For after all, having knowledge is not necessary in order to espouse. In our day and age, merely having a strong opinion complemented with verbosity is sufficient motive for accosting your audience with determinations.
Here’s what I do know about asparagus: I like it.
I do not remember when I ever disliked asparagus, though I am sure at the age of three, having it introduced into the room probably would have caused me to run out in terror.
It has a very intimidating appearance. It has a distinctive odor, and I have a son who insists that those who eat this particular vegetable urinate a unique aroma.
As I said, I do not know about such things, but as I also stated, am feeling free to share at will.
The most outstanding thing about asparagus to me is that when I eat it I feel affluent.
Every once in a while it falls down into my price range. Then I buy it in bunches, usually serving it with a nice steak or a medium-quality fish.
Being more expensive. it does require a whole lot of attention, care and the addition of friends like butter, and even almonds.
I like to grab it by its stem and put the little curly head in my mouth and gradually insert the entire stick in one bite.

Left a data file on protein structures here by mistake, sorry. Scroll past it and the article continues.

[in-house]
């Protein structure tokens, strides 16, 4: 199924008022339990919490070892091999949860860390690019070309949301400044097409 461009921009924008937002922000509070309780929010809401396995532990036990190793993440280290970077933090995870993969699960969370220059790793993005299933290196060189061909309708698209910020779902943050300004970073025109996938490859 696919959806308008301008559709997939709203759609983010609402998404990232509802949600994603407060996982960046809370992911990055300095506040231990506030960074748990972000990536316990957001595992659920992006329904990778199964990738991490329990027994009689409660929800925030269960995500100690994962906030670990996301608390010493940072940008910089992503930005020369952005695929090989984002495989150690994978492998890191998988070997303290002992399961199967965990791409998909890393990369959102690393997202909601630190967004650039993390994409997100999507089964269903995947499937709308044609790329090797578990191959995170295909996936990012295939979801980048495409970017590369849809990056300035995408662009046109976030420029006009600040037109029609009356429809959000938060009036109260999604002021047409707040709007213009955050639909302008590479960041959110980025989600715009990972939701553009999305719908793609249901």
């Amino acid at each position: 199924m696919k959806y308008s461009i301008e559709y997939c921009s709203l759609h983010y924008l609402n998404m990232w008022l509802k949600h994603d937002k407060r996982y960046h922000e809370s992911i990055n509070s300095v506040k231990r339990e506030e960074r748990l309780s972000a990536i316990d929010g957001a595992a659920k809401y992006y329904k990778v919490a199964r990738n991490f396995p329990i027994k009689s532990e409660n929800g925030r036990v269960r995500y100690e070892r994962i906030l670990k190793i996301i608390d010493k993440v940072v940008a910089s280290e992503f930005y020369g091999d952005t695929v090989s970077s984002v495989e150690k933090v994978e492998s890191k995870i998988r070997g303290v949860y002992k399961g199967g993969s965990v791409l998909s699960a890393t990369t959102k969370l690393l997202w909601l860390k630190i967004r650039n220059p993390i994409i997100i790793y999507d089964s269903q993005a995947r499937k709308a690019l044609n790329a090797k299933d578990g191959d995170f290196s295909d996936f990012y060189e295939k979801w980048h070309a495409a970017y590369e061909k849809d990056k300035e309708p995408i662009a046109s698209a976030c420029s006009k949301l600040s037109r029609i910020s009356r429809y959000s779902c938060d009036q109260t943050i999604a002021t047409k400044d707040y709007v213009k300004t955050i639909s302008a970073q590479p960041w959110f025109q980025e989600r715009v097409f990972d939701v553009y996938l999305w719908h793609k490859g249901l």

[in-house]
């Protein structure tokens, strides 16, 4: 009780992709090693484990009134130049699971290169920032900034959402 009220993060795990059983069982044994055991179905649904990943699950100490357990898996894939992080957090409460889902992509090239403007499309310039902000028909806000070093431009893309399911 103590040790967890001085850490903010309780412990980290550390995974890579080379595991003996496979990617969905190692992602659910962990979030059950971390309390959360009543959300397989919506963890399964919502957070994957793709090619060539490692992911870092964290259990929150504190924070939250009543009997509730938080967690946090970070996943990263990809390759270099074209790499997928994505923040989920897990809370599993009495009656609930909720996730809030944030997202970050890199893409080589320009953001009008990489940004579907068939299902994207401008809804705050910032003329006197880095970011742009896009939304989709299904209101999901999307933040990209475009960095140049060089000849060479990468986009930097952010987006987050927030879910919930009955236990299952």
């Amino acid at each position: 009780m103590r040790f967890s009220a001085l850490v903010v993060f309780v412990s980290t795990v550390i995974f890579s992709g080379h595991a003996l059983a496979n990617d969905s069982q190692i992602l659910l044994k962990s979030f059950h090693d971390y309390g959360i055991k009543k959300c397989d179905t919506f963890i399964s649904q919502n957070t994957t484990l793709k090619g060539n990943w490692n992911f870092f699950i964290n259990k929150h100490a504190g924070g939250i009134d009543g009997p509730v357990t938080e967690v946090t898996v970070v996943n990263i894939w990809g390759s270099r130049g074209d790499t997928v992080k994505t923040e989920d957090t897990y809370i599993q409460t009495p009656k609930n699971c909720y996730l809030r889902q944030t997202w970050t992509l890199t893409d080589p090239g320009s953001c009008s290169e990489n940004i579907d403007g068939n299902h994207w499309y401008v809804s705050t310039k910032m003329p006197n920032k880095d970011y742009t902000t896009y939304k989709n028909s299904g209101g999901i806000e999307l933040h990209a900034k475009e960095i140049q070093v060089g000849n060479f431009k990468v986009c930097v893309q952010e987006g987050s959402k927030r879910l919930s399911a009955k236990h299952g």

I can recommend this approach. It stresses your opulence–not only are you unconcerned with taking small bites, but you are content your wealth enables you to eat this costly commodity in huge chunks.
Some might say that asparagus is an acquired taste.
But truthfully, I think the whole process of eating vegetables is getting used to the idea of tasting “green.”
Yes, green has a taste.
It varies ever so slightly from broccoli to kale to asparagus, but normally falls into a common realm in the kingdom of flavor.
If you never develop the taste for green you will spend your life eating browns, tans and whites, leaving the planet early … because you just didn’t have the heart for it.
Thank you for enjoying Words from Dic(tionary) — J.R. Practix